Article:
How to Hack a Keurig — and Make Better Coffee at Home

Don’t stand in interminable Starbucks lines and overpay for ‘good’ coffee

Kritchanut for Getty Images

I’m here to beg you to make your own coffee when you can. You’ll save money and drink better.

Not to single out any one company, but Starbucks is utter garbage: the McDonald’s of the coffee world. Most chains aren’t much better, and neither are “good” restaurants, where a cup of weak, badly made coffee costs the same as five or even 10 cups of good homemade coffee.

Back in 1983, when I worked as a PR flack at Yale New Haven Hospital (I didn’t last long) with the late and sorely missed Gene Cooney, our office had a Mr. Coffee. Mr. Coffee was introduced in 1972 and was a major advance in coffee making. Chemex and Melitta already existed, but they weren’t in common use; in fairness, they’re too complicated for offices. At that point, much of America still depended on percolators, which make a special kind of coffee that one can come to love, but which can’t be considered “good.” Away from home, we mostly relied on vending machines that dispensed what are accurately called “coffee-like drinks.”

No matter the system, if you follow conventional manufacturers’ instructions, you mostly get weak coffee. If you use Maxwell House in a can or the like, you mostly get weak, lousy coffee. That was the situation at our office in 1983. But Gene and I figured out that if you used double the amount of coffee everyone in the office was accustomed to, you produced rocket fuel — high-potency bad coffee — which is much better than low-potency bad coffee, in the same way that bad whiskey is better than bad beer: It more efficiently achieves the same goal. In this case, the goal is not flavor but caffeine delivery, although cream and sugar can make anything taste good. (I can still hear Gene, on deadline: “Mark, I think you’d better fire us up some rocket fuel.”)

Gene and I figured out that if you used double the amount of coffee everyone in the office was accustomed to, you produced rocket fuel.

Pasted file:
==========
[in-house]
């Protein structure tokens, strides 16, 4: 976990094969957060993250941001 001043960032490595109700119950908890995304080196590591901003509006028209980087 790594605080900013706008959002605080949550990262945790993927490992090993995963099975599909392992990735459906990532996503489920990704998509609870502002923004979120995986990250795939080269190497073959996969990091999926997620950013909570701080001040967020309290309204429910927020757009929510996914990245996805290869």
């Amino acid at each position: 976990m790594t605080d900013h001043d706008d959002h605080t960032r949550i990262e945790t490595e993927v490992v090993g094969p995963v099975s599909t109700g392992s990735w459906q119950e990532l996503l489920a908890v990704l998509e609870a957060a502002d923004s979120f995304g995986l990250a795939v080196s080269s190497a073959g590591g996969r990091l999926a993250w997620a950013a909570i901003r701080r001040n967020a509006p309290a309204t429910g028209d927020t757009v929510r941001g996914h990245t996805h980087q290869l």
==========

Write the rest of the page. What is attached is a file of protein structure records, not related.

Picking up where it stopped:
Things have not changed that much: Starbucks has marketed their way into convincing you that you have to stand in line and overpay for “good” coffee (or for a calorie bomb, another issue), but my contention is that unless you find an obsessive, super-boutiquey coffee place — and of course you can, if you look — you’re almost never going to have good coffee unless you make it yourself. You can get your caffeine fix, which is great, but you’re just as well off buying caffeine pills (which cost 4 cents each for about the amount in a Dunkin’ “medium”) and drinking water.

There are 25 10-ounce cups of coffee in a pound of beans; really, really good, organic, fair-trade coffee can be had for under $20 a pound, which translates to less than a dollar a cup. (This may be recency bias — I tried it just last week, though I “tried” it about 10 times — but the best coffee I ever tasted in the United States is from Mr. Espresso in Oakland.)

Obviously, you start with good coffee beans. (Although robusta has more caffeine, if you care about flavor you want arabica beans; no place that even pretends to have good coffee would sell you anything else. Even Walmart proclaims they’re selling arabica.) Your ethics will determine where you buy those and how much you spend, but here we’re talking about flavor. I do not have the most discerning palate in the world, but in this little piece, I’m going to try to tell you about the differences I believe matter.

First, fresh-roasted coffee tastes better — brighter, deeper — than not-fresh-roasted coffee. If I can taste the difference you probably can, too. I don’t think it’s a deal-breaker, but it’s a consideration.

Technique and amount are more important. How your coffee is ground matters — and the experts are probably right when they say that burr grinders are way better than blade grinders. (To me, the grind is less significant than fresh versus not-fresh roasting.) I use a burr grinder because I have one, but I wouldn’t rush out and buy one if I didn’t. I know there’s such a thing as too-fine coffee, and in making espresso, that can be a problem, but in drip coffee, not so much. Perhaps if you have a $400 grinder, you might make too-fine coffee, but if you have a $400 grinder, you probably know more than I do, so stop here. I’m just trying to convince people who don’t make their own coffee to make it at home, not running a class in “the best.”